Results , Recovery time , Shared responsibility
I can’t put down a book I started reading just two days ago.
It’s called The Straight Dope by Aussie journalist Chip Le Grand.
He dissects what could be the biggest sports doping-related scandal in the world, which claimed virtually all but one squad player of the Essendon ‘Bombers’ Aussie Rules footy team was given direct injections of non-approved substances around three years back: It’s a gripping, ripping read.
How it relates to Celtic is on the point of player recovery; a point raised by Lenny in a recent media conference.
To me, a key point for us now is at what cost do we keep playing the same players over and over?
In Le Grand’s book, Aussie fitness and conditioning experts reckon three days is not enough to recover from a 2-hr AFL match; they reckon ten days is a proper rest and recovery period. GPS data estimates that AFL players – positions dependent – run an average of 13-20kms per game (along with jaw-jarring head and body impacts).
EPL footballers tend to run just under 12kms.
What would Ryan Christie’s numbers look like I wonder?
The dilemma for Celtic – playing 3 games per week sometimes – is we all want results but we don’t have adequate recovery times to put our best and freshest 11 on the park every single game. That’s where shared responsibility must come in. It’s surely why we carry a 90million Euro ‘squad’.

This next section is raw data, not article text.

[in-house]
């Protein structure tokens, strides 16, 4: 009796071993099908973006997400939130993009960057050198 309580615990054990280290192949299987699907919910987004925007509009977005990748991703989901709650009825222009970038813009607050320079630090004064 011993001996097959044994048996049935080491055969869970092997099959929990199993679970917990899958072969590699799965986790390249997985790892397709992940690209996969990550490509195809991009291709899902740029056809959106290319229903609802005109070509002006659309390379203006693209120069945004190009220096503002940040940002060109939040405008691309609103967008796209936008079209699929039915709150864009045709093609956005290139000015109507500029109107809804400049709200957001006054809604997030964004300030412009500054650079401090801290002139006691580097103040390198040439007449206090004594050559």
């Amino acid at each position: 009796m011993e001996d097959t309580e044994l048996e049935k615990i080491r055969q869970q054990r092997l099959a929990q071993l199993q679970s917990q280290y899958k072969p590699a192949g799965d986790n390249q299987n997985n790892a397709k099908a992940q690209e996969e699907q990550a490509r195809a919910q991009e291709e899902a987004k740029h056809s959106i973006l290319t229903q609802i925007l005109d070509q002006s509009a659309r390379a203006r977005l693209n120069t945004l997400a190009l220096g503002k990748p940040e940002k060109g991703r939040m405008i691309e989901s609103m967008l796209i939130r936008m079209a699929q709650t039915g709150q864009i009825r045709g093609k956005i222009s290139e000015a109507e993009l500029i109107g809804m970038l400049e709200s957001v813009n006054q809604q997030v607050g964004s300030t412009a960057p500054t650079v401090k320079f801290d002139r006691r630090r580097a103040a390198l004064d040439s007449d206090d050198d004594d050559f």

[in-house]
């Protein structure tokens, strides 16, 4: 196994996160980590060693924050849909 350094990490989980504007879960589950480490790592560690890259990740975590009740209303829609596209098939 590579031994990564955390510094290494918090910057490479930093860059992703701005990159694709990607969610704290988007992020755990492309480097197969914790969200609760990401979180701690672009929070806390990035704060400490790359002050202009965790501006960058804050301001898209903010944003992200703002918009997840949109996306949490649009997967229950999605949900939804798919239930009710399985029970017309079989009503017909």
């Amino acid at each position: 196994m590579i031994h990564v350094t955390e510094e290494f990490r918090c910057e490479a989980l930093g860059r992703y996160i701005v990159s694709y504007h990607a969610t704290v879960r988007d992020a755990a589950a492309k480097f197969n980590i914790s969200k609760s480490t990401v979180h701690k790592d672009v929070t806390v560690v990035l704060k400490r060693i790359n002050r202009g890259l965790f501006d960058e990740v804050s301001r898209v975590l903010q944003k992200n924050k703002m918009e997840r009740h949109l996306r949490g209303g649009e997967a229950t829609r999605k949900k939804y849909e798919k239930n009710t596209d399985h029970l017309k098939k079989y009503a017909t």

Neilly reckons that making anywhere round three team changes has an adverse impact on results. Surely this tells us our overall team preparation and strategies – as well as individual readiness to play at the highest levels – has room to improve?
At CFC, we have the luxury of the best squad and, surely, best players in the league?
Injuries aside, why can’t we put out a second string 11 from Bain, Gordon, Bauer, Bitton, Hendry, O’Connor, Taylor, Ntcham, Rogic, Kouassi, Hayes, Griffiths, Morgan, Sinky, Bayo etc…and be able to beat a St Mirren or a Hamilton both with squads with fractional cost and quality?
Sure, it’s probably not as simple as I’m stating it – but it’s physically unsustainable for Neil’s first 14 to always get us results we’ve now become conditioned to expect, and its financially reckless to have too many high paid second stringers who can’t slot in to relieve the evergreens.
The above is a guest article by Libero.
If you feel like penning a piece for publication and to help spark debate the email is firstname.lastname@example.org